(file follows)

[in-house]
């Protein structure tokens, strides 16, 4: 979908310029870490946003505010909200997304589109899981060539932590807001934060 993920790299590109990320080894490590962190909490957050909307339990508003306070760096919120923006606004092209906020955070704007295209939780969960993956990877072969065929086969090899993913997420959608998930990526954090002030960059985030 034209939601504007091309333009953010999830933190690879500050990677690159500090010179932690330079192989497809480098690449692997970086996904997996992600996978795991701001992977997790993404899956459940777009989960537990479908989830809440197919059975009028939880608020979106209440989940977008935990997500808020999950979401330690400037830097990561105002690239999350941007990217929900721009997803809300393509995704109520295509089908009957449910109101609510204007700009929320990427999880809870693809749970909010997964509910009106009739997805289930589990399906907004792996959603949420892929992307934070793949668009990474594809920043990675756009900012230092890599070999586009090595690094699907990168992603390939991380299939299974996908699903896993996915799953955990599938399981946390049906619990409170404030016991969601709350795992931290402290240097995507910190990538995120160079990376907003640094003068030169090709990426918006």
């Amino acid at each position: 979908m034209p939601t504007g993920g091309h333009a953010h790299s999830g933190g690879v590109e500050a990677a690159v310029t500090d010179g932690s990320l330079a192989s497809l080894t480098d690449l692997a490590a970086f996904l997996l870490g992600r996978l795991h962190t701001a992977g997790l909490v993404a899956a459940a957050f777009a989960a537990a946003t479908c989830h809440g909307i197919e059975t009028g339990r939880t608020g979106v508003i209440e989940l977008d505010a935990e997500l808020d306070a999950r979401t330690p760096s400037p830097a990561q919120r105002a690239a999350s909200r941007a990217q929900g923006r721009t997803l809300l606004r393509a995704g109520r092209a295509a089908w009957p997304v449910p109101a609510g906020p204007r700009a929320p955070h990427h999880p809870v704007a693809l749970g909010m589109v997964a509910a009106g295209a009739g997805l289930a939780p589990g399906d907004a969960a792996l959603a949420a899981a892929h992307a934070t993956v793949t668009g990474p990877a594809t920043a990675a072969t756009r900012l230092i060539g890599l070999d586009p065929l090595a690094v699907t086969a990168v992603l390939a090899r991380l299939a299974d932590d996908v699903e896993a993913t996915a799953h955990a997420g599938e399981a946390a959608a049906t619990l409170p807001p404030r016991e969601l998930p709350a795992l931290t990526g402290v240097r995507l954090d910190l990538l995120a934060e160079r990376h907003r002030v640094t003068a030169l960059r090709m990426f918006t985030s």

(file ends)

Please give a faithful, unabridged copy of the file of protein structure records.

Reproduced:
[in-house]
């Protein structure tokens, strides 16, 4: 979908310029870490946003505010909200997304589109899981060539932590807001934060 993920790299590109990320080894490590962190909490957050909307339990508003306070760096919120923006606004092209906020955070704007295209939780969960993956990877072969065929086969090899993913997420959608998930990526954090002030960059985030 034209939601504007091309333009953010999830933190690879500050990677690159500090010179932690330079192989497809480098690449692997970086996904997996992600996978795991701001992977997790993404899956459940777009989960537990479908989830809440197919059975009028939880608020979106209440989940977008935990997500808020999950979401330690400037830097990561105002690239999350941007990217929900721009997803809300393509995704109520295509089908009957449910109101609510204007700009929320990427999880809870693809749970909010997964509910009106009739997805289930589990399906907004792996959603949420892929992307934070793949668009990474594809920043990675756009900012230092890599070999586009090595690094699907990168992603390939991380299939299974996908699903896993996915799953955990599938399981946390049906619990409170404030016991969601709350795992931290402290240097995507910190990538995120160079990376907003640094003068030169090709990426918006």
């Amino acid at each position: 979908m034209p939601t504007g993920g091309h333009a953010h790299s999830g933190g690879v590109e500050a990677a690159v310029t500090d010179g932690s990320l330079a192989s497809l080894t480098d690449l692997a490590a970086f996904l997996l870490g992600r996978l795991h962190t701001a992977g997790l909490v993404a899956a459940a957050f777009a989960a537990a946003t479908c989830h809440g909307i197919e059975t009028g339990r939880t608020g979106v508003i209440e989940l977008d505010a935990e997500l808020d306070a999950r979401t330690p760096s400037p830097a990561q919120r105002a690239a999350s909200r941007a990217q929900g923006r721009t997803l809300l606004r393509a995704g109520r092209a295509a089908w009957p997304v449910p109101a609510g906020p204007r700009a929320p955070h990427h999880p809870v704007a693809l749970g909010m589109v997964a509910a009106g295209a009739g997805l289930a939780p589990g399906d907004a969960a792996l959603a949420a899981a892929h992307a934070t993956v793949t668009g990474p990877a594809t920043a990675a072969t756009r900012l230092i060539g890599l070999d586009p065929l090595a690094v699907t086969a990168v992603l390939a090899r991380l299939a299974d932590d996908v699903e896993a993913t996915a799953h955990a997420g599938e399981a946390a959608a049906t619990l409170p807001p404030r016991e969601l998930p709350a795992l931290t990526g402290v240097r995507l954090d910190l990538l995120a934060e160079r990376h907003r002030v640094t003068a030169l960059r090709m990426f918006t985030s």